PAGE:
After leaving a trail of devastation across the Caribbean and delivering another blow to hard-hit Florida, Jeanne was downgraded today to a tropical depression as it tracked toward southwestern Virginia.
Although the hurricane has lost much of its punch since it hit the southeastern coast of Florida around midnight Saturday with 120 mph winds, it still carried the threat of flooding and tornadoes as it moved through Georgia and South Carolina, the National Weather Service reported.
By 2 p.m. EDT, Jeanne had weakened to a tropical depression centered about 35 miles south of Macon, Ga., the service's National Hurricane Center reported. Its maximum sustained winds were near 35 mph as it moved north-northeast at about 14 mph.
The hurricane center said the storm could bring rainfall of four to eight inches and spawn tornadoes from eastern Georgia through southern North Carolina today.
Its effects appeared likely to be felt in the Washington, D.C., region tonight and Tuesday in the form of rain and gusty winds -- weather far less severe than the torrential rains and tornadoes that accompanied the remnants of Hurricane Ivan when it reached the Washington area two weeks ago.
The National Weather Service office in Sterling, Va., said scattered showers are expected by the evening rush hour, with the showers becoming more numerous and widespread into the night.
Rainfall, possibly "pretty heavy," is expected during tonight's football game between the Washington Redskins and Dallas Cowboys, accompanied by gusty winds of up to 25 mph, said meteorologist James E. Lee. Fans should "definitely bring your ponchos and raincoats," Lee said. But the heaviest rain is expected after 1 a.m. Tuesday, he said.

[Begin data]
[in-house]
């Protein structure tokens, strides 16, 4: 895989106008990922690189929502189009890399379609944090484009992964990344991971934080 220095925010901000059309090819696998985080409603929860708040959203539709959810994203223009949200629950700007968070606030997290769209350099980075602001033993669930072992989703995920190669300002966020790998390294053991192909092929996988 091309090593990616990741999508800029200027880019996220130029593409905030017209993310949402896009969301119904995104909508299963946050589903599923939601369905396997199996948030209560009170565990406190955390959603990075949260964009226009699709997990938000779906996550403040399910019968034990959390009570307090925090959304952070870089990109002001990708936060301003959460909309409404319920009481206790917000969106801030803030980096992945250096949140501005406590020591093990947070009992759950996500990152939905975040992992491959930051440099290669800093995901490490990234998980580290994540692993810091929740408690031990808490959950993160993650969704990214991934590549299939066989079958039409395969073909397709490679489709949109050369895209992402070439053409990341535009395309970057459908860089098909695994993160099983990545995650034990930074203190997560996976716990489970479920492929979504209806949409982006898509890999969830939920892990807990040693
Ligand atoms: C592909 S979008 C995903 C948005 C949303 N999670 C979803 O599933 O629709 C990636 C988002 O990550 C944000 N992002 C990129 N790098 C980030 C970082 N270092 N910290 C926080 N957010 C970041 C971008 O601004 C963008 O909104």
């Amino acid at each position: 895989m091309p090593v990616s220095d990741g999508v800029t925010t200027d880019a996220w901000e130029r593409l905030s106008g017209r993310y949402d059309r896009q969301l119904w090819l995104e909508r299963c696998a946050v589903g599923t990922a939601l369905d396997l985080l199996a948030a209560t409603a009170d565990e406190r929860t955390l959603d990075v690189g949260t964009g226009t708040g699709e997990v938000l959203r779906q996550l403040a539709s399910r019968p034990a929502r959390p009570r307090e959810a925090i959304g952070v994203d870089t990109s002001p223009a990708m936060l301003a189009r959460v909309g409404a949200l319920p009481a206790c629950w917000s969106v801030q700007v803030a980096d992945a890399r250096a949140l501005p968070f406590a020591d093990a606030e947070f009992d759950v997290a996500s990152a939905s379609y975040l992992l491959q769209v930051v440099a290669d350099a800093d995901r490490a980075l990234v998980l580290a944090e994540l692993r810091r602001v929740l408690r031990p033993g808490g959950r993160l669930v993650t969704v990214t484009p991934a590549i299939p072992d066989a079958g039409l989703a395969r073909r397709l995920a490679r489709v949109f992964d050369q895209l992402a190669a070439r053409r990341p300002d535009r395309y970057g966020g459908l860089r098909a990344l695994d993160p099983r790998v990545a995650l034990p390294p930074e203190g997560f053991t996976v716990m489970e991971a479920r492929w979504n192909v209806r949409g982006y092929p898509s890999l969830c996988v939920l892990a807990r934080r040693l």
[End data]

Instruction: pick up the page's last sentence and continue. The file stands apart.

After clobbering Florida Sunday, Jeanne moved into Georgia this morning with winds reaching about 45 mph.
It was the fourth hurricane to hit Florida in six weeks -- making the Sunshine State the first state since Texas in 1886 to be hit by that many hurricane-strength storms in one season.
At least six people died in Florida as a result of Jeanne, adding to the state's death toll of at least 73 from the three previous hurricanes that struck since mid-August.
About 2.6 million homes and businesses in Florida lost power as Jeanne swept through, and 76,000 more customers were blacked out in Georgia, the Associated Press reported.
The latest damage prompted President Bush to declare a major disaster area in 26 of Florida's 67 counties.
But the trail of death and destruction paled by comparison with Jeanne's wrath in the Caribbean, where at least 1,500 Haitians were reported killed by flooding and another 900 remained missing. In addition, Jeanne left an estimated 300,000 Haitians homeless.
In the neighboring Dominican Republic, Hurricane Jeanne killed 24 people. Seven others died in Puerto Rico as a result of the storm.